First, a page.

A new kind of quantum computer

November 6, 2017
A photograph of D-Wave's 1000+ qubit computer chip under development. CfA scientists and their colleagues have proposed a new way to use photons of light instead of silicon chips as qubits, opening the door to new technologies. Credit: Google

Quantum mechanics incorporates some very non-intuitive properties of matter. Quantum superposition, for example, allows an atom to be simultaneously in two different states with its spin axis pointed both up and down, or combinations in between. A computer that uses quantum mechanical manipulation of atoms or particles therefore has many more possible options than a conventional one that works with "zeros" and "ones" and has only two choices, called bits. A quantum computer's memory uses instead what are called quantum bits - qubits - and each qubit can be in a superposition of these two states. As a result, theoretical physicists estimate a quantum computer with only about one hundred of these qubits could in principle exceed the computing power of the powerful current classical computers. Building a quantum computer is therefore one of the main technological goals in modern physics and astrophysics.

CfA physicist Hannes Pichler, of the CfA's Institute for Theoretical Atomic, Molecular and Optical Physics (ITAMP), and three colleagues have proposed a new way to build a quantum computer using just a single atom. Light quanta (photons) can be used as information carriers and act as qubits, but to use them in a quantum computer they must interact with each other.

Under normal conditions, however, light does not interact with itself and so the challenge is to create correlations between them. The key idea of their new paper is to allow light photons from an atom to interact with their own mirror image reflections. Photons that the atom emits are reflected by the mirror and can interact again with the atom but with a very slight time delay. That delay, the scientists show, results in the combined waveform of the photons being so complex that in principle any quantum computation can be achieved by simply measuring the emitted photons.

The theoretical discovery is not only a conceptual breakthrough in optics and information, it opens the door to new technology. In particular, the proposed single atom setup is appealing since it minimizes the resources needed and relies only on elements that have already been demonstrated in state-of the-art experiments.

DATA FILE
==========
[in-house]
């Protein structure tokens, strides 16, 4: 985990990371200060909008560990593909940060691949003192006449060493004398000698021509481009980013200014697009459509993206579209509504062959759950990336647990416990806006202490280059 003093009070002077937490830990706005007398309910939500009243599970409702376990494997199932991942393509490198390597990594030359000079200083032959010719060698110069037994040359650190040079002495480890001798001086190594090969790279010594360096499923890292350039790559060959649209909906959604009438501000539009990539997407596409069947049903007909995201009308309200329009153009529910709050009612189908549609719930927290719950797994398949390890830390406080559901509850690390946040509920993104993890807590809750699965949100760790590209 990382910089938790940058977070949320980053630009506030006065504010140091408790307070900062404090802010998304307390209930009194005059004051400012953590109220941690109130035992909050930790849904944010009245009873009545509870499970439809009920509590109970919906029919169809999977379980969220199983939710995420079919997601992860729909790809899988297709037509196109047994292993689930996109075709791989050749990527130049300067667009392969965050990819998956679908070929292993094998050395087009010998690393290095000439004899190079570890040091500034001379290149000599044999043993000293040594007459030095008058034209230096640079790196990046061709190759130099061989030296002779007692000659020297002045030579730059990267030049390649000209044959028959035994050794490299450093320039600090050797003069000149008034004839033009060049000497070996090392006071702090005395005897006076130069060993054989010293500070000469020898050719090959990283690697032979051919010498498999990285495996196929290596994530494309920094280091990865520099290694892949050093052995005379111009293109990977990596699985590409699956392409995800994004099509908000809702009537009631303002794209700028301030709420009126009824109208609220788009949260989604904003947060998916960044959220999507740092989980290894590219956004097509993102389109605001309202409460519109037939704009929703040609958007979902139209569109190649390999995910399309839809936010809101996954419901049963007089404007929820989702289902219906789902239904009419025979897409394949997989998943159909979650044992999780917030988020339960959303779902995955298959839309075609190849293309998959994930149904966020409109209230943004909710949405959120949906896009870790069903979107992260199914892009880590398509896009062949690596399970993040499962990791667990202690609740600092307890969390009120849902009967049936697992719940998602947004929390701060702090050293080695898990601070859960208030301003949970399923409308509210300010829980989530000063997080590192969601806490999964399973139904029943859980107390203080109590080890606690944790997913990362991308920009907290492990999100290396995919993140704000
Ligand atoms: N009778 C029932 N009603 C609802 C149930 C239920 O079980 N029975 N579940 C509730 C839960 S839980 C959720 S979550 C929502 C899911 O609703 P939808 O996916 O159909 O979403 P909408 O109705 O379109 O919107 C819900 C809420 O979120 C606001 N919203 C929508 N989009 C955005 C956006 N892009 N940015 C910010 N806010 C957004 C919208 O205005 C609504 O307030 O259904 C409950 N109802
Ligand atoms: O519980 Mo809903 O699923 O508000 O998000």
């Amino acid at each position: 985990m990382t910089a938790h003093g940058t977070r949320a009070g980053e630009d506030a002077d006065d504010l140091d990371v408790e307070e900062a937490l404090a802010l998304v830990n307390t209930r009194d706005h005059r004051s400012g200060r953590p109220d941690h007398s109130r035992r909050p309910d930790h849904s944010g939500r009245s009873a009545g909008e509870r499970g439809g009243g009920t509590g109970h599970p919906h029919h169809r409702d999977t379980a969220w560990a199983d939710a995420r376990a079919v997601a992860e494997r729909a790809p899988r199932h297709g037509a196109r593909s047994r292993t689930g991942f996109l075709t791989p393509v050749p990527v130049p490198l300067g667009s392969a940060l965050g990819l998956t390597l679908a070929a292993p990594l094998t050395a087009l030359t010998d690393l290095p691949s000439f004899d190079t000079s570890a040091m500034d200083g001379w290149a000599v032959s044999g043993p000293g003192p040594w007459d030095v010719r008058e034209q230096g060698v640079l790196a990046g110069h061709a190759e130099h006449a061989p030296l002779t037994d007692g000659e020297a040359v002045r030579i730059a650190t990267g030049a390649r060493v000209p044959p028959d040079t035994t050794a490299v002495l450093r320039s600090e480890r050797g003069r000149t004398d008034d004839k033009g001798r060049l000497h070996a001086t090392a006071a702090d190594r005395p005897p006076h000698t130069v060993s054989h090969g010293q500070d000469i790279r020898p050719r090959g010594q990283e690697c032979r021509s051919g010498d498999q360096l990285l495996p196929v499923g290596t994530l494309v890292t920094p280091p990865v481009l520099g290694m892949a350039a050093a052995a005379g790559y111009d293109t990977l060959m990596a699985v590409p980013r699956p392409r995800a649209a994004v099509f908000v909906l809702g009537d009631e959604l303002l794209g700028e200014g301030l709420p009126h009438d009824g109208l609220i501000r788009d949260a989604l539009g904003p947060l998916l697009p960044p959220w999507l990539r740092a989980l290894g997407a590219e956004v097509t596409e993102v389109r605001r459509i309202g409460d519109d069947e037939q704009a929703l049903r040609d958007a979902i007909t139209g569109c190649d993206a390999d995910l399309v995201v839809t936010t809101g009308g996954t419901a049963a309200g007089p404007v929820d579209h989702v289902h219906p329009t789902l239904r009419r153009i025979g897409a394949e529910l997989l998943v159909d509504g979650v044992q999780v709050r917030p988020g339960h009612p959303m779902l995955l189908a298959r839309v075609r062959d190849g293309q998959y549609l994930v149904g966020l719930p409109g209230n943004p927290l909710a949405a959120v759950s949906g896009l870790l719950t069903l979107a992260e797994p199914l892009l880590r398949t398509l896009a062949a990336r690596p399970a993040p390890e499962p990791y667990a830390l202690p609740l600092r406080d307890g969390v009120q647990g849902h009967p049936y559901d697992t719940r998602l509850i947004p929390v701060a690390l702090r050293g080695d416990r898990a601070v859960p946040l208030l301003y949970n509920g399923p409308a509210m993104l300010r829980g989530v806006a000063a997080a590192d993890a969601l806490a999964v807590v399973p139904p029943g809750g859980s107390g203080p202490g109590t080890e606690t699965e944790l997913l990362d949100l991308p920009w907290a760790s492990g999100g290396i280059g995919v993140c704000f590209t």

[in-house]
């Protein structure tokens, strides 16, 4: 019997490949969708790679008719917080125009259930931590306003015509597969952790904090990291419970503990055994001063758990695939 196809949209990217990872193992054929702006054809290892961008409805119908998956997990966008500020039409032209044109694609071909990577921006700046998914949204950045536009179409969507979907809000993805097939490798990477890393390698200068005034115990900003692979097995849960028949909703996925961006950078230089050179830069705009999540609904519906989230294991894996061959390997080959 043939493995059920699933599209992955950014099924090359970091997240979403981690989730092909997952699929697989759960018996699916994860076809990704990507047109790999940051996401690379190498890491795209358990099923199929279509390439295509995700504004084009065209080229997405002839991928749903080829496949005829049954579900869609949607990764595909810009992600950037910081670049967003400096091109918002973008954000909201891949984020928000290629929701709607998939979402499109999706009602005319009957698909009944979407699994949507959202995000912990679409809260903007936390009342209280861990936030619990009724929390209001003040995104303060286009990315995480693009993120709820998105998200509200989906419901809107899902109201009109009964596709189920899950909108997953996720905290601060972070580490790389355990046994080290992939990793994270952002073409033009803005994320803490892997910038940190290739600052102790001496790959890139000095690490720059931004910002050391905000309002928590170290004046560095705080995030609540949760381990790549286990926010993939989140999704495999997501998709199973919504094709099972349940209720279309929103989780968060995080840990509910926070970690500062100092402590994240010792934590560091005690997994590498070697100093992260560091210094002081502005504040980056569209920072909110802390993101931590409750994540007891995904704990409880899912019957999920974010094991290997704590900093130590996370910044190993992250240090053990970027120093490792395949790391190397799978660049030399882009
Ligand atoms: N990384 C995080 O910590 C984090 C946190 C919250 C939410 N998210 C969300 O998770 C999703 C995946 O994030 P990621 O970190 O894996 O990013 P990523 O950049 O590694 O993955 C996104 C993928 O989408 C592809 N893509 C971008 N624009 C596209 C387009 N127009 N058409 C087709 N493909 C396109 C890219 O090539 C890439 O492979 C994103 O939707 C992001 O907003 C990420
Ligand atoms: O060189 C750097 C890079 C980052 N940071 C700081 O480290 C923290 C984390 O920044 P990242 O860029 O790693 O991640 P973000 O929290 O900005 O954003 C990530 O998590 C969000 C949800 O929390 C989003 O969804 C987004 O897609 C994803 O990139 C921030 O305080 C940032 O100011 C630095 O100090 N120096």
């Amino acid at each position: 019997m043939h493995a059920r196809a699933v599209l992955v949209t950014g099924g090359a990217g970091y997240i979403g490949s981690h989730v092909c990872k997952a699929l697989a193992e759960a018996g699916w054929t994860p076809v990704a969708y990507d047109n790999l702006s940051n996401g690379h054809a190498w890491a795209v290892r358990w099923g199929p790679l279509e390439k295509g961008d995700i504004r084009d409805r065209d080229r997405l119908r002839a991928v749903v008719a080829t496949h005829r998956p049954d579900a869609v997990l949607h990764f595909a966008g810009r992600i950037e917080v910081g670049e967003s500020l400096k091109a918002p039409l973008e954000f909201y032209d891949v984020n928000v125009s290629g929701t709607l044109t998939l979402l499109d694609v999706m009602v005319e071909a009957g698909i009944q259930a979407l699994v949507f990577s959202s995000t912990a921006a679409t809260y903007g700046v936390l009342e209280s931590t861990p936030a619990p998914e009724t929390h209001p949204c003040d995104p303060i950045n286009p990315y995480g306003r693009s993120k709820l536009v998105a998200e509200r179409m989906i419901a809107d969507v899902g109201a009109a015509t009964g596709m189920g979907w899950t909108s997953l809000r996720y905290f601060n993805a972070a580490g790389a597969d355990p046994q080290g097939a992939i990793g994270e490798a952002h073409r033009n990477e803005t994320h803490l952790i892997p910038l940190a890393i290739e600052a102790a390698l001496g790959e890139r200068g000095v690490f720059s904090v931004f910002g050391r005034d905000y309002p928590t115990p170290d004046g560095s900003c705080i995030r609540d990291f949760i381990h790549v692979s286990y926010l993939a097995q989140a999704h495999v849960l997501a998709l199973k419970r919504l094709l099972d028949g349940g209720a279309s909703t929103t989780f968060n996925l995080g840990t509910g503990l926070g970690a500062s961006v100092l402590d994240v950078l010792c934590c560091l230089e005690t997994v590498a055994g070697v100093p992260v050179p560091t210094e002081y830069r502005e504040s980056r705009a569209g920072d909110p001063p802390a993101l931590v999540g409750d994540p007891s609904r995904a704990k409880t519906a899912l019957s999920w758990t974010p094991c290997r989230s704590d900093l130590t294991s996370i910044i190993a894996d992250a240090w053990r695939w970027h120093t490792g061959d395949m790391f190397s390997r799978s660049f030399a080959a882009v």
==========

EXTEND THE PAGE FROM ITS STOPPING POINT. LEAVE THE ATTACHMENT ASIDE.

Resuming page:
Explore further: Researchers take a step toward quantum mechanical analysis of plant metabolism

More information: Hannes Pichler et al. Universal photonic quantum computation via time-delayed feedback, Proceedings of the National Academy of Sciences (2017). DOI: 10.1073/pnas.1711003114

Related Stories

How quantum mechanics can change computing

August 24, 2017

In early July, Google announced that it will expand its commercially available cloud computing services to include quantum computing. A similar service has been available from IBM since May. These aren't services most regular ...

Yale scientists bring quantum optics to a microchip

September 8, 2004

A report in the journal Nature describes the first experiment in which a single photon is coherently coupled to a single superconducting qubit (quantum bit or "artificial atom"). This represents a new paradigm in which quantum ...

Scientists track quantum errors in real time

July 14, 2014

(Phys.org) —Scientists at Yale University have demonstrated the ability to track real quantum errors as they occur, a major step in the development of reliable quantum computers. They report their results in the journal ...

Recommended for you

Single-photon detector can count to four

December 15, 2017

Engineers have shown that a widely used method of detecting single photons can also count the presence of at least four photons at a time. The researchers say this discovery will unlock new capabilities in physics labs working ...

Real-time observation of collective quantum modes

December 15, 2017

A cylindrical rod is rotationally symmetric - after any arbitrary rotation around its axis it always looks the same. If an increasingly large force is applied to it in the longitudinal direction, however, it will eventually ...

A shoe-box-sized chemical detector

December 15, 2017

A chemical sensor prototype developed at the University of Michigan will be able to detect "single-fingerprint quantities" of substances from a distance of more than 100 feet away, and its developers are working to shrink ...

An ultradilute quantum liquid made from ultra-cold atoms

December 14, 2017

ICFO researchers created a novel type of liquid 100 million times more dilute than water and 1 million times thinner than air. The experiments, published in Science, exploit a fascinating quantum effect to produce droplets ...

0 comments

Please sign in to add a comment. Registration is free, and takes less than a minute. Read more

Click here to reset your password.
Sign in to get notified via email when new comments are made.